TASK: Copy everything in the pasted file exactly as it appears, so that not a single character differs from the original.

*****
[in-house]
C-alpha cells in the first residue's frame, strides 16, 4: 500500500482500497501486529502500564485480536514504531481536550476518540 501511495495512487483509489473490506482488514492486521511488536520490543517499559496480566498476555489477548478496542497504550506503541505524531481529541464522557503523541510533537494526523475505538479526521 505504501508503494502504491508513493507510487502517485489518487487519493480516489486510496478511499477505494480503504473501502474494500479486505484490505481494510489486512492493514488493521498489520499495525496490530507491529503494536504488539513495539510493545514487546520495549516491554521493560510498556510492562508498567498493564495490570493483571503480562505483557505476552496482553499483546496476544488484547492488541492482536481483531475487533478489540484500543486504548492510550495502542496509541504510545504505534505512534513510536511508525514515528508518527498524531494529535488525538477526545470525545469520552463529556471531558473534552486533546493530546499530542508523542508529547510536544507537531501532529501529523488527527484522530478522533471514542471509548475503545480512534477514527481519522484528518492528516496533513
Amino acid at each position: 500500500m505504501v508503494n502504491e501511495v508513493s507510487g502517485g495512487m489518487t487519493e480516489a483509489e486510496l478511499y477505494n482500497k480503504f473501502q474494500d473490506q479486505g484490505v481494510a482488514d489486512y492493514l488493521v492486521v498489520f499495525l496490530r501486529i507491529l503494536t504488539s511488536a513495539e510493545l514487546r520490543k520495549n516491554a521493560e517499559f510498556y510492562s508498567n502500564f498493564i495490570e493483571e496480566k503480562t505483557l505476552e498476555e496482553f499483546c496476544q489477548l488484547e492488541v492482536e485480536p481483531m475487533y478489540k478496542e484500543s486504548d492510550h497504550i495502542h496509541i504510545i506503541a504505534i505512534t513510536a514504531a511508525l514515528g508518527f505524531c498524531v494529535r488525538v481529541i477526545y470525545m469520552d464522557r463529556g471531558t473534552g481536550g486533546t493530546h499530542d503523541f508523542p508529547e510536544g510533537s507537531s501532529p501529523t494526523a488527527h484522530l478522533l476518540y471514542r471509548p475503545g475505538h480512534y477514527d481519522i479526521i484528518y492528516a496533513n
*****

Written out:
[in-house]
C-alpha cells in the first residue's frame, strides 16, 4: 500500500482500497501486529502500564485480536514504531481536550476518540 501511495495512487483509489473490506482488514492486521511488536520490543517499559496480566498476555489477548478496542497504550506503541505524531481529541464522557503523541510533537494526523475505538479526521 505504501508503494502504491508513493507510487502517485489518487487519493480516489486510496478511499477505494480503504473501502474494500479486505484490505481494510489486512492493514488493521498489520499495525496490530507491529503494536504488539513495539510493545514487546520495549516491554521493560510498556510492562508498567498493564495490570493483571503480562505483557505476552496482553499483546496476544488484547492488541492482536481483531475487533478489540484500543486504548492510550495502542496509541504510545504505534505512534513510536511508525514515528508518527498524531494529535488525538477526545470525545469520552463529556471531558473534552486533546493530546499530542508523542508529547510536544507537531501532529501529523488527527484522530478522533471514542471509548475503545480512534477514527481519522484528518492528516496533513
Amino acid at each position: 500500500m505504501v508503494n502504491e501511495v508513493s507510487g502517485g495512487m489518487t487519493e480516489a483509489e486510496l478511499y477505494n482500497k480503504f473501502q474494500d473490506q479486505g484490505v481494510a482488514d489486512y492493514l488493521v492486521v498489520f499495525l496490530r501486529i507491529l503494536t504488539s511488536a513495539e510493545l514487546r520490543k520495549n516491554a521493560e517499559f510498556y510492562s508498567n502500564f498493564i495490570e493483571e496480566k503480562t505483557l505476552e498476555e496482553f499483546c496476544q489477548l488484547e492488541v492482536e485480536p481483531m475487533y478489540k478496542e484500543s486504548d492510550h497504550i495502542h496509541i504510545i506503541a504505534i505512534t513510536a514504531a511508525l514515528g508518527f505524531c498524531v494529535r488525538v481529541i477526545y470525545m469520552d464522557r463529556g471531558t473534552g481536550g486533546t493530546h499530542d503523541f508523542p508529547e510536544g510533537s507537531s501532529p501529523t494526523a488527527h484522530l478522533l476518540y471514542r471509548p475503545g475505538h480512534y477514527d481519522i479526521i484528518y492528516a496533513n